“Buddhism has a total of 84,000 Dharma gates by which anyone can reach enlightenment, approach the summit of wisdom, and uncover ways of deliverance. While this orientation is rather spiritual and philosophical, the pragmatic requirements of the finite world have not been unattended to in the realm of Buddhism. As a matter of fact, many Dharmaparyaya's, such as those texts of esoteric teachings, are intended to assist man in his pursuit of happiness, wealth, and well-being, as well as his search for protection against diseases and misfortunes. The Svaraga-bhumyasta-rajas-riddhi-mantra-sutra is one such example.

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Sutra of the great virtue of wisdom

Lotus Sutra

The “Lotus of the Good Law Sutra,” or more simply “the Lotus Sutra,” is one of the most widely venerated and beautiful Buddhist scriptures. Followers often believe that salvation can be achieved by repeatedly chanting, "I take my refuge in the Lotus Sutra" and passages from the Lotus sutra in front of a small altar containing a scroll with Chinese characters representing the Lotus Sutra. Translations of it into English or other Western languages are not very good.

According to Columbia University’s Asia for Educators: “The Lotus Sūtra is a Buddhist scripture composed well after the death of the historical Buddha (around 483 B.C.) and written down in Sanskrit even later. The scripture was translated into Chinese at least five different times between 255 and 601 CE and proved to be a tremendously influential text for Chinese Buddhism. The Lotus Sūtra is a text of the Mahāyāna School of Buddhism. As such, its major message is that there is only one way to reach enlightenment, and that is through the way of the bodhisattva as described in the Lotus Sūtra. [Source: Asia for Educators, Columbia University, Primary Sources with DBQs, afe.easia.columbia.edu ]

“The Lotus Sūtra is the most popular and influential Mahayana Buddhist scriptures. It is the basis on which the Tiantai, Tendai, and Nichiren schools of Buddhism in China and Japan were established. The earliest known Sanskrit title for the sutra is the “Saddharma Pundarika Sutra,” which translates to “Scripture of the Lotus Blossom of the Fine Dharma.” In English, the shortened form Lotus Sutra is commonThe most respected version in Chinese is the translation carried out under the direction of the Indian monk Kumārajīva in A.D. 406. For many East Asian Buddhists, the Lotus Sutra contains the ultimate and complete teaching of the Buddha and the reciting of the text is believed to be very auspicious. [Source: Wikipedia]

History of the Lotus Sūtra

The Lotus Sutra presents itself as a discourse delivered by the Buddha toward the end of his life. The tradition in Mahayana states that the sutras were written down during the life of the Buddha and stored for five hundred years in a naga-realm. After this, they were reintroduced into the human realm at the time of the Fourth Buddhist Council in Kashmir. [Source: Wikipedia +]

The Lotus Sutra was originally translated from Sanskrit into Chinese by Dharmaraksa (Zhu Fahu) in A.D. 286 in Chang'an. However, the view that there is a high degree of probability that the base text for that translation was actually written in a Prakrit language has gained widespread acceptance. Jan Nattier has recently summarized this aspect of the early textual transmission of such Buddhist scriptures in China thus, bearing in mind that Dharmaraksa's period of activity falls well within the period she defines: "Studies to date indicate that Buddhist scriptures arriving in China in the early centuries of the Common Era were composed not just in one Indian dialect but in several . . . in sum, the information available to us suggests that, barring strong evidence of another kind, we should assume that any text translated in the second or third century AD was not based on Sanskrit, but one or other of the many Prakrit vernaculars." It may have originally been composed in a Prakrit dialect and then later translated into Sanskrit to lend it greater respectability. +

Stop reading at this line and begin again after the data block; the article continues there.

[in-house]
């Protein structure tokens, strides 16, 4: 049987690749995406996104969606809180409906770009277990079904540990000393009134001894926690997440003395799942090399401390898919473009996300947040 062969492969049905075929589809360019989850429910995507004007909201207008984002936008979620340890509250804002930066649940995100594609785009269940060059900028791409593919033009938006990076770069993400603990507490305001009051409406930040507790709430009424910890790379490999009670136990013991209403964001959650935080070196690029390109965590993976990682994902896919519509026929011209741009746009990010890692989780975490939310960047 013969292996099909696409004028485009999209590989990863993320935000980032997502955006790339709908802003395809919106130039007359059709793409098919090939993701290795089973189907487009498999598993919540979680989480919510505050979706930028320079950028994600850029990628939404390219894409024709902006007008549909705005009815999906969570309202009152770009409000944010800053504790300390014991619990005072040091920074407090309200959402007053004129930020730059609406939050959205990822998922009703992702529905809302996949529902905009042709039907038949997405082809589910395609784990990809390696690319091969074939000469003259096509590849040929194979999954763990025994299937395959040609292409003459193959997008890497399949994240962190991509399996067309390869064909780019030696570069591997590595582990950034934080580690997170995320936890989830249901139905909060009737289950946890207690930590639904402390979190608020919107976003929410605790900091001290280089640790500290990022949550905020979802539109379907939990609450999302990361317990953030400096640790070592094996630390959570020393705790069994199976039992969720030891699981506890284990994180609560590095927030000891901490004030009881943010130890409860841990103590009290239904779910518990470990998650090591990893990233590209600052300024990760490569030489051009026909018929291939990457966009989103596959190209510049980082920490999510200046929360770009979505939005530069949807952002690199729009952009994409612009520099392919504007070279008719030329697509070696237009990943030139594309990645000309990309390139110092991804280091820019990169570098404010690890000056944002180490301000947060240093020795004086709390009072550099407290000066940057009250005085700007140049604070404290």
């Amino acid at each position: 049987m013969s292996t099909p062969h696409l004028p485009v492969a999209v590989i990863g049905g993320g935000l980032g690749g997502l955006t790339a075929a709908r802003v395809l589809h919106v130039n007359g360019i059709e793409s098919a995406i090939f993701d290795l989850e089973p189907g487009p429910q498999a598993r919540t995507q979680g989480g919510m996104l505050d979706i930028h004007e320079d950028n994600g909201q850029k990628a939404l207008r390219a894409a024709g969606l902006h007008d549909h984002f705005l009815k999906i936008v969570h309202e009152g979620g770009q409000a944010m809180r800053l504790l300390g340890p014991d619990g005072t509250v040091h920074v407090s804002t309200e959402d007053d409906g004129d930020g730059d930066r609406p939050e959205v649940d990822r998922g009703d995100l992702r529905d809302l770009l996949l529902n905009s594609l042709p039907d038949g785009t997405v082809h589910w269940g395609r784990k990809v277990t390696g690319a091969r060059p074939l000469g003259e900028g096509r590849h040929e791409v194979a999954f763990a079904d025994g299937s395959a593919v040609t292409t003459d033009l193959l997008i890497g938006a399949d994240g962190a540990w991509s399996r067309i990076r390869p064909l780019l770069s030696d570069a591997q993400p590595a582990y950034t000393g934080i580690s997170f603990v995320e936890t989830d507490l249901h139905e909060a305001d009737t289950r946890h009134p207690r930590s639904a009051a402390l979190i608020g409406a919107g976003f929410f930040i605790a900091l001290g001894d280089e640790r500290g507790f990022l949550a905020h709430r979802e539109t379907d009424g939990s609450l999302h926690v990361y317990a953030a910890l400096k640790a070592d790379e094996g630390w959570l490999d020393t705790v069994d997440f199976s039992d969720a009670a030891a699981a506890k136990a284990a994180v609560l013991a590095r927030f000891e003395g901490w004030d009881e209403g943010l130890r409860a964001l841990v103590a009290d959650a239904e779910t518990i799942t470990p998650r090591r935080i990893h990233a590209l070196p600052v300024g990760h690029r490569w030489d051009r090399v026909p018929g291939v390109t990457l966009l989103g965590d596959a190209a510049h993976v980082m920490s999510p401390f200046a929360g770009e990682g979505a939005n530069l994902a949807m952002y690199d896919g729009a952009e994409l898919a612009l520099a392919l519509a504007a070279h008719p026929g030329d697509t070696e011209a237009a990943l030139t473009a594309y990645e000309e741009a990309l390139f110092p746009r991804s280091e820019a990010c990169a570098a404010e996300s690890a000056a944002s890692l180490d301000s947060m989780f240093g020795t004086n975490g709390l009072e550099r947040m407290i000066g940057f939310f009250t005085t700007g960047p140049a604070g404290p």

Sanskrit Lotus Sutra from Turkestan


According to Jonathan Silk, the influence of the Lotus Sutra in India may have been limited, but "it is a prominent scripture in East Asian Buddhism."The sutra has most prominence in Tiantai (sometimes called "The Lotus School") and Nichiren Buddhism. It is also very influential in Zen Buddhism. Tao Sheng, a fifth-century Chinese Buddhist monk wrote the earliest commentary on the Lotus sutra.Tao Sheng was known for promoting the concept of Buddha nature and the idea that even deluded people will attain enlightenment. +

Zhiyi, the generally credited founder of the Tiantai school of Buddhism, was the student of Nanyue Huisiwho was the leading authority of his time on the Lotus Sutra. Zhiyi's philosophical synthesis saw the Lotus sutra as the final teaching of the Buddha and the highest teaching of Buddhism. He wrote two commentaries on the sutra: Profound meanings of the Lotus sutra and Words and phrases of the Lotus sutra. Zhiyi also linked the teachings of the Lotus sutra with the Buddha nature teachings of the Mahayana Mahaparinirvana Sutra and made a distinction between the "Eternal Buddha" Vairocana and the manifestations. In Tiantai, Vairocana (the primeval Buddha) is seen as the 'Bliss body' - Sambhogakaya - of the historical Gautama Buddha. Consequently, the Lotus Sutra is a very important sutra in Tiantai and correspondingly, in Japanese Tendai (founded by Saicho, 767–822). Tendai Buddhism was the dominant form of mainstream Buddhism in Japan for many years. +